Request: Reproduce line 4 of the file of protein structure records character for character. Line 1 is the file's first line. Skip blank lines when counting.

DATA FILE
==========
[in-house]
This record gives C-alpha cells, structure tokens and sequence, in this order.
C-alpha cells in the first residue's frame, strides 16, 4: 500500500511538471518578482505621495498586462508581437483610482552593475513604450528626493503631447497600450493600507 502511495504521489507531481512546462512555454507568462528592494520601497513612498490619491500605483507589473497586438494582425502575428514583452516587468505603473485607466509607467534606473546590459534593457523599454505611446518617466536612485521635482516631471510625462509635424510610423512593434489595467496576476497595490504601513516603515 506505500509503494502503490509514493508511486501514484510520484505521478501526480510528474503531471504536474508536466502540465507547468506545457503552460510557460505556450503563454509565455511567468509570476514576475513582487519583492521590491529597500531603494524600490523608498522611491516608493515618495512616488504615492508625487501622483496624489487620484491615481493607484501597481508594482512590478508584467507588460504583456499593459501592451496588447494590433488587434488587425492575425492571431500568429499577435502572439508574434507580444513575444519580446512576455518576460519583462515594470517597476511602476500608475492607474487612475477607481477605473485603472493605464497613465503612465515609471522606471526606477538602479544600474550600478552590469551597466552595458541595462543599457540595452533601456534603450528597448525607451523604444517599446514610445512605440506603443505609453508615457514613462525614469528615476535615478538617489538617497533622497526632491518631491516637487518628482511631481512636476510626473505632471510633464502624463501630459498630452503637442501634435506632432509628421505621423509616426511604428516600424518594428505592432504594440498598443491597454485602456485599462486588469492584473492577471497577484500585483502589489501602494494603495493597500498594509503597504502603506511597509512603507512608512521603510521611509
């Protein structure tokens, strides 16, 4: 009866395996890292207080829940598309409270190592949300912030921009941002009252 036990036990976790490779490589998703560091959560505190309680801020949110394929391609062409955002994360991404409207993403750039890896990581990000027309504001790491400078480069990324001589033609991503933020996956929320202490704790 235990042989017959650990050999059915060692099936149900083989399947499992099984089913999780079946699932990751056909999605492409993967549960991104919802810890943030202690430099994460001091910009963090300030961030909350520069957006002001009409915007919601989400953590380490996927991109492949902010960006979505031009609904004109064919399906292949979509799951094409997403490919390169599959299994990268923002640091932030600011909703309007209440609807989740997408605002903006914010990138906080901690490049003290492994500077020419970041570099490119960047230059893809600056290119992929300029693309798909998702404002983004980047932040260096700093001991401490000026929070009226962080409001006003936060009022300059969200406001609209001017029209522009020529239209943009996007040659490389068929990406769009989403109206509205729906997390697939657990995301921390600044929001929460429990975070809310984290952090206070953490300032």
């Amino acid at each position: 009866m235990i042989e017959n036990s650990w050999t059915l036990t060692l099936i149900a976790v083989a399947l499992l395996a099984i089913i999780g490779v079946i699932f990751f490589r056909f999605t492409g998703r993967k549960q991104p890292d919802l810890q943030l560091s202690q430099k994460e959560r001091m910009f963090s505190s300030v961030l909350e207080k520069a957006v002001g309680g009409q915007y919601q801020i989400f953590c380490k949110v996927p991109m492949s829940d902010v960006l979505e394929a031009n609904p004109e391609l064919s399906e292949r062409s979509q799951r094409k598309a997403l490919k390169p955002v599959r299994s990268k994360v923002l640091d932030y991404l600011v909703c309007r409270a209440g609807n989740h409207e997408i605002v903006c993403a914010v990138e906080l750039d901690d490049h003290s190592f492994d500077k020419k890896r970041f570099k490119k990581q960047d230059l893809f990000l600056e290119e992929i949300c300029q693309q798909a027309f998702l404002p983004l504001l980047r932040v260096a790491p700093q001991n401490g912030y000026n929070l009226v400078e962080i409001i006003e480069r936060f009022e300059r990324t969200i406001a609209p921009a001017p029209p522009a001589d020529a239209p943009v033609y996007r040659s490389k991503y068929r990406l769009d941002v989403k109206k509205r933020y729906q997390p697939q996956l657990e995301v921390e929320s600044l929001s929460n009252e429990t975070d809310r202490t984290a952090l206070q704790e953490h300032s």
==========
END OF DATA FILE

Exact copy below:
């Protein structure tokens, strides 16, 4: 009866395996890292207080829940598309409270190592949300912030921009941002009252 036990036990976790490779490589998703560091959560505190309680801020949110394929391609062409955002994360991404409207993403750039890896990581990000027309504001790491400078480069990324001589033609991503933020996956929320202490704790 235990042989017959650990050999059915060692099936149900083989399947499992099984089913999780079946699932990751056909999605492409993967549960991104919802810890943030202690430099994460001091910009963090300030961030909350520069957006002001009409915007919601989400953590380490996927991109492949902010960006979505031009609904004109064919399906292949979509799951094409997403490919390169599959299994990268923002640091932030600011909703309007209440609807989740997408605002903006914010990138906080901690490049003290492994500077020419970041570099490119960047230059893809600056290119992929300029693309798909998702404002983004980047932040260096700093001991401490000026929070009226962080409001006003936060009022300059969200406001609209001017029209522009020529239209943009996007040659490389068929990406769009989403109206509205729906997390697939657990995301921390600044929001929460429990975070809310984290952090206070953490300032």